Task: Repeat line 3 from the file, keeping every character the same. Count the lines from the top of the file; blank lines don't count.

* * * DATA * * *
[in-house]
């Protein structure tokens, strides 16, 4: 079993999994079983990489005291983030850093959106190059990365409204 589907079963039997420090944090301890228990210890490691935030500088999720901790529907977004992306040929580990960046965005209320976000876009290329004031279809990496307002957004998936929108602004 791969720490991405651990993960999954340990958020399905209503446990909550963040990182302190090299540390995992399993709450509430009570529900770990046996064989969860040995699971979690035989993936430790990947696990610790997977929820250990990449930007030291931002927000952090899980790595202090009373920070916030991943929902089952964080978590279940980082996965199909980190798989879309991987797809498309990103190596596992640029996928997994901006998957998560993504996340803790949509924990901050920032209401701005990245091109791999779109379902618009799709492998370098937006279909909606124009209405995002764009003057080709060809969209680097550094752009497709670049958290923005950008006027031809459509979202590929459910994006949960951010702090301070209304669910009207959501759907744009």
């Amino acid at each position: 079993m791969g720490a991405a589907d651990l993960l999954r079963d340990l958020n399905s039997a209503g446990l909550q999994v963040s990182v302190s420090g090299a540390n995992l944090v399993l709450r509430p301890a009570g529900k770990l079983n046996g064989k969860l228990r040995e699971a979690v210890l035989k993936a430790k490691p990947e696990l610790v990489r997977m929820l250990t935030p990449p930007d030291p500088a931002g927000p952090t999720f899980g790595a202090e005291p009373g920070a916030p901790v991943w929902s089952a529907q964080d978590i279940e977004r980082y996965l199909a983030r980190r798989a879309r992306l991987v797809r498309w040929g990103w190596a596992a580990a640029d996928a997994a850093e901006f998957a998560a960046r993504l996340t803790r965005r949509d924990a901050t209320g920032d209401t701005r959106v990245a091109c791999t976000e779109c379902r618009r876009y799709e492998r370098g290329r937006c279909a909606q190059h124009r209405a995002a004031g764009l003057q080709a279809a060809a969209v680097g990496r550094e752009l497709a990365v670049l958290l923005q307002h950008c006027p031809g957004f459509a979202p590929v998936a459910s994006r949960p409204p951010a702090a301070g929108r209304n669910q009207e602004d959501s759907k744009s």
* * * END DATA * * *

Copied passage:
């Amino acid at each position: 079993m791969g720490a991405a589907d651990l993960l999954r079963d340990l958020n399905s039997a209503g446990l909550q999994v963040s990182v302190s420090g090299a540390n995992l944090v399993l709450r509430p301890a009570g529900k770990l079983n046996g064989k969860l228990r040995e699971a979690v210890l035989k993936a430790k490691p990947e696990l610790v990489r997977m929820l250990t935030p990449p930007d030291p500088a931002g927000p952090t999720f899980g790595a202090e005291p009373g920070a916030p901790v991943w929902s089952a529907q964080d978590i279940e977004r980082y996965l199909a983030r980190r798989a879309r992306l991987v797809r498309w040929g990103w190596a596992a580990a640029d996928a997994a850093e901006f998957a998560a960046r993504l996340t803790r965005r949509d924990a901050t209320g920032d209401t701005r959106v990245a091109c791999t976000e779109c379902r618009r876009y799709e492998r370098g290329r937006c279909a909606q190059h124009r209405a995002a004031g764009l003057q080709a279809a060809a969209v680097g990496r550094e752009l497709a990365v670049l958290l923005q307002h950008c006027p031809g957004f459509a979202p590929v998936a459910s994006r949960p409204p951010a702090a301070g929108r209304n669910q009207e602004d959501s759907k744009s």